The United Nations Security Council (UNSC) on Monday, February 28, voted in favor of a resolution extending the arms embargo against the Houthi movement in Yemen. This was following a series of Houthi attacks in the last few months against targets in Saudi Arabia and the United Arab Emirates (UAE). 11 of the 15 UNSC members voted in favor of the resolution proposed by the UAE, with four abstaining. The resolution expands the scope of the embargo to include the Houthis’ political and civilian leadership, along with its military leaders and officials who were already being targeted under the previous embargo.
Referring to the Houthis as a ‘terrorist group,’ the UNSC in a statement said that it “strongly condemns the cross-border attacks by the Houthi terrorist group, including attacks on Saudi Arabia and the United Arab Emirates striking civilians and civilian infrastructure, and demanding the immediate cessation of such attacks.” It termed the Houthis as a threat to the peace, stability and security of Yemen. However, it seems to have turned a blind eye to the Saudi-led military coalition’s aggression. The conflict and civil war in Yemen has led to hundreds of thousands of civilian deaths and injuries and caused extensive damage to civilian infrastructure.
Saudi Arabia and the UAE are the two members of the coalition most involved in the war in Yemen. The coalition forces have carried out tens of thousands of indiscriminate airstrikes since intervening in March 2015. They have targeted civilian areas and damaged schools, mosques, residential buildings and marketplaces in several villages and cities. The coalition launched its military operations in Yemen months after the Houthis overthrew the Saudi and West-backed Yemeni government and drove it out from capital Sanaa. The Houthis then took control of most of the north of the country.
The UN has not denounced the war crimes and human rights violations committed by the Saudi-led coalition forces. This has exposed a stark double standard as the oil-rich Gulf countries are important regional allies of the West and also some of the biggest buyers of western arms and ammunition. Many of these weapons are being used against civilians in Yemen with devastating effect.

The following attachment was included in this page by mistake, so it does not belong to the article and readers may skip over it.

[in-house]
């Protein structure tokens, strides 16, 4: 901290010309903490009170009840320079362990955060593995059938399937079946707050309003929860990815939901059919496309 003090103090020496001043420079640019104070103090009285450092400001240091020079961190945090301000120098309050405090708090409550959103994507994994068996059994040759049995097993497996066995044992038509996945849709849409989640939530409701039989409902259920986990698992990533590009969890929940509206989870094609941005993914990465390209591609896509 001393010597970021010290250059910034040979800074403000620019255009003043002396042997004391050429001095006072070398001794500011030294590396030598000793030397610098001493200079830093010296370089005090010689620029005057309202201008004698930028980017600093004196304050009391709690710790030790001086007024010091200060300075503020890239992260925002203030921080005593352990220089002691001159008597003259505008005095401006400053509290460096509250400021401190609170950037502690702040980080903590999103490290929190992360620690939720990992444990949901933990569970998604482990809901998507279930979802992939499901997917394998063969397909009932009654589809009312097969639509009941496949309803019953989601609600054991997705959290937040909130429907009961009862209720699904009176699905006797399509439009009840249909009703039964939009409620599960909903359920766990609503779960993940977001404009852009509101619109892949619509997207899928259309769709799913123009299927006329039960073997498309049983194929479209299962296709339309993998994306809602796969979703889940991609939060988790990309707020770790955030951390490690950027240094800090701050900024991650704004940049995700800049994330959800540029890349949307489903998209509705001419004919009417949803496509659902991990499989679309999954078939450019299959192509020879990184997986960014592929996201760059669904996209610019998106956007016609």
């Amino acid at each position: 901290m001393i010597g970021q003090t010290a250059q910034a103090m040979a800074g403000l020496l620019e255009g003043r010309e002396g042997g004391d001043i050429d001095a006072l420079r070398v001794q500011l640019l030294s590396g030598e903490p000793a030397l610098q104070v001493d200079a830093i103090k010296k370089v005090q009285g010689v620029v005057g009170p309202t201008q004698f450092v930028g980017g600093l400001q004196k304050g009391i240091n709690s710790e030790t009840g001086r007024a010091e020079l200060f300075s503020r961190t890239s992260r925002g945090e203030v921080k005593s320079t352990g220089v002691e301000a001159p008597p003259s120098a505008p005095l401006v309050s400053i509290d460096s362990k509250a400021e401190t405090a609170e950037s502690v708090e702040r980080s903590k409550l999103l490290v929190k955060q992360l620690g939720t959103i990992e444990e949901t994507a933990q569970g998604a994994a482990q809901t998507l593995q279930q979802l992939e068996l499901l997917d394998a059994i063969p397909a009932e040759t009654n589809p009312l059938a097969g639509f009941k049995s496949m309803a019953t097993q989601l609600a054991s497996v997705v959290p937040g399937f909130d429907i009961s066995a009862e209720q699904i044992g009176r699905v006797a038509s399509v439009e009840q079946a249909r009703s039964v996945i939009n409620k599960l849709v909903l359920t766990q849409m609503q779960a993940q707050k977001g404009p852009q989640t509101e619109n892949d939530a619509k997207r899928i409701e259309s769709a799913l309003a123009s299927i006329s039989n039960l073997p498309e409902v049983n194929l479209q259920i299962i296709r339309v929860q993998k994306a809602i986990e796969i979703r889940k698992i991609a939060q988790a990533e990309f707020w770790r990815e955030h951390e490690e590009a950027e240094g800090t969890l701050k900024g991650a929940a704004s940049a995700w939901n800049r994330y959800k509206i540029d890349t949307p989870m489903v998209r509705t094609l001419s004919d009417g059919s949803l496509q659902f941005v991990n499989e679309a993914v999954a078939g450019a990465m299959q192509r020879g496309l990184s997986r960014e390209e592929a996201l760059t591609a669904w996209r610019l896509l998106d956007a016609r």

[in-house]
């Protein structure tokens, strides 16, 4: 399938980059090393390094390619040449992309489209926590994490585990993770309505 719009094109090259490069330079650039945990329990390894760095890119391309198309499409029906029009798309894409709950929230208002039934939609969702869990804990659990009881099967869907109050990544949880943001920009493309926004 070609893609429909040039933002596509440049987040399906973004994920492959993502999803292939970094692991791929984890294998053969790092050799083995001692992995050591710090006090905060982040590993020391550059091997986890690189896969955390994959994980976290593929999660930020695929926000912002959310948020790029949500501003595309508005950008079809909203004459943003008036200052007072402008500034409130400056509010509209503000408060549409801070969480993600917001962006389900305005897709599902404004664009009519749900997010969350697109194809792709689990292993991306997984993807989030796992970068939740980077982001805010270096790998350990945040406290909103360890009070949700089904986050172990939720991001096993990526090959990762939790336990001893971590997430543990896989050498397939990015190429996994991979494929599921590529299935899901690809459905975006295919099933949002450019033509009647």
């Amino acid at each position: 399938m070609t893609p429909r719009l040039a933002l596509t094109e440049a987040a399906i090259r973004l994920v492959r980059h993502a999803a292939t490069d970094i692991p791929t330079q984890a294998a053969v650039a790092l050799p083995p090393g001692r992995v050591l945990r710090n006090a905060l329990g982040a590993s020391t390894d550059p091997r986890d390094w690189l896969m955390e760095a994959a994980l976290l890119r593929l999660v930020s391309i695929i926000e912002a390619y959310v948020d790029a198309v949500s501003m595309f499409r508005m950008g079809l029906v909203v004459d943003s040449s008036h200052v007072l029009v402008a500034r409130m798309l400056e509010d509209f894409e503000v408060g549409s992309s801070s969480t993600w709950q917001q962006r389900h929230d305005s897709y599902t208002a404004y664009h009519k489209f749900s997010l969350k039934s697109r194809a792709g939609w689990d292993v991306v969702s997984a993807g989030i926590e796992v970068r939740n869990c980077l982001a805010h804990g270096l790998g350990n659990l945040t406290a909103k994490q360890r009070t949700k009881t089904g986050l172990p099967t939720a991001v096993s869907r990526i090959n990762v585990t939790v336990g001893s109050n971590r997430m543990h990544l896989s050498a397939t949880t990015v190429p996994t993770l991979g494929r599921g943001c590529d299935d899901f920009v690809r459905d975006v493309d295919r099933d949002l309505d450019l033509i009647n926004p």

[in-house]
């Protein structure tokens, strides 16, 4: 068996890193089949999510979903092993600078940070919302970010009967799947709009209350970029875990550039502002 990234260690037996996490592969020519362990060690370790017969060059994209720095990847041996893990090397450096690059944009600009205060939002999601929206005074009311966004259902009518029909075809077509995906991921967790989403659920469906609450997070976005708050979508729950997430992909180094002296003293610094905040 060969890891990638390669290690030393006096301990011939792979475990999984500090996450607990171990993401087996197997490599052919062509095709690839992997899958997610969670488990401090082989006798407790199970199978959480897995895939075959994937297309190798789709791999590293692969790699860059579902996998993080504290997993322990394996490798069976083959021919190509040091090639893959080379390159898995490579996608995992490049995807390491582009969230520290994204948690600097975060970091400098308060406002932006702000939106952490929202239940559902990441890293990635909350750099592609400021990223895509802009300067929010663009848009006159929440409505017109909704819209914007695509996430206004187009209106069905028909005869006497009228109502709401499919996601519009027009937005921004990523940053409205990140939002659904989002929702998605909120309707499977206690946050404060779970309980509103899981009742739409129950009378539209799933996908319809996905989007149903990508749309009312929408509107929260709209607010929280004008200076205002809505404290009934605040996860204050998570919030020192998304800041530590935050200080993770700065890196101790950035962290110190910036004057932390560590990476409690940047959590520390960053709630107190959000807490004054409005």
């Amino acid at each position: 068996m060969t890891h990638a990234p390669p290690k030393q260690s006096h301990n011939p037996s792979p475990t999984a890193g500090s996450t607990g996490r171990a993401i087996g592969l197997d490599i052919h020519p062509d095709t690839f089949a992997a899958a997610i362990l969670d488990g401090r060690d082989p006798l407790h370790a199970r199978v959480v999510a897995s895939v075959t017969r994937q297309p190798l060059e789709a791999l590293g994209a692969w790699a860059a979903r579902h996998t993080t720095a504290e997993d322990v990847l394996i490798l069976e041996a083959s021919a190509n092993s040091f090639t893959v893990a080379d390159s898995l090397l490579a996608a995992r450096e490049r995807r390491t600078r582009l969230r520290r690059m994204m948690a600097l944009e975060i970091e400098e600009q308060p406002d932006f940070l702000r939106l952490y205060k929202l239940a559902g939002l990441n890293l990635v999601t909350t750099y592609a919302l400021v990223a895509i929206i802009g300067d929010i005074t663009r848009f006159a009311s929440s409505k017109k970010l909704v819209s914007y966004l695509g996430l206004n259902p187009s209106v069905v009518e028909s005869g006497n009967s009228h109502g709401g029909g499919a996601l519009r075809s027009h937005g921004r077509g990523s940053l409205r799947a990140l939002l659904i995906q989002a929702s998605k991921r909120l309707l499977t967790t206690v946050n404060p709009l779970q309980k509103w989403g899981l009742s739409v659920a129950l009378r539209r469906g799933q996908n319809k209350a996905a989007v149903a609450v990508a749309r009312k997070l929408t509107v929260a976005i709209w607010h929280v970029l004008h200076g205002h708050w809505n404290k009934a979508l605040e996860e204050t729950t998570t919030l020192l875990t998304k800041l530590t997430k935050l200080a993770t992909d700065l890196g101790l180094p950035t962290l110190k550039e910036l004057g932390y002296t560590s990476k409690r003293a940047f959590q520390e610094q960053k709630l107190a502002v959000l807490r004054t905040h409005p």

The western hypocrisy has been noted by many. The head of the Houthi supreme revolutionary committee, Mohammed Ali al-Houthi, took to Twitter and condemned the UNSC resolution for ignoring the “crimes” of the coalition. He added that the resolution “had no value” as it did not apply to the Gulf military coalition.
Saudi Arabia and the UAE have welcomed the passing of the resolution. The UAE mission to the UN in a statement said that the resolution would “curtail the military capabilities of the Houthis & push toward stopping their escalation in Yemen & the region.”
The members who abstained from the vote were Mexico, Brazil, Ireland and Norway. Norway said that it chose to abstain from voting in favor of the resolution because of the ‘terrorist’ terminology that was included in it, saying that it was “worried that using such terminology, absent a clear definition, may have [a] negative impact on UN efforts to facilitate a political solution in Yemen.” The statement further added that “Norway is also worried about unintended humanitarian consequences of this new language and that it could negatively affect UN efforts to address large-scale humanitarian needs throughout Yemen.”
Due to similar humanitarian considerations, international human rights groups have also been urging the US to not label the Houthis as a ‘terrorist group’. They have warned that the designation will hamper the ongoing political and diplomatic attempts by the UN and the international community to mediate a negotiated resolution to the conflict with the warring sides.
The war and civil strife in Yemen, ongoing for eight years now, has led to the internal displacement of millions of Yemenis. Around 24 million Yemenis, approximately 80% of the total population, are forced to depend on international humanitarian aid for survival. The UN estimates that the war and fighting has so far killed close to 388,000 Yemenis. Many of them died from the indirect effects of the war such as famine, disease outbreaks and lack of timely medical care. In recent months, fighting has escalated after a few months of lull due to a UN-brokered ceasefire. The rise in violence has once again led to concerns about further death and destruction.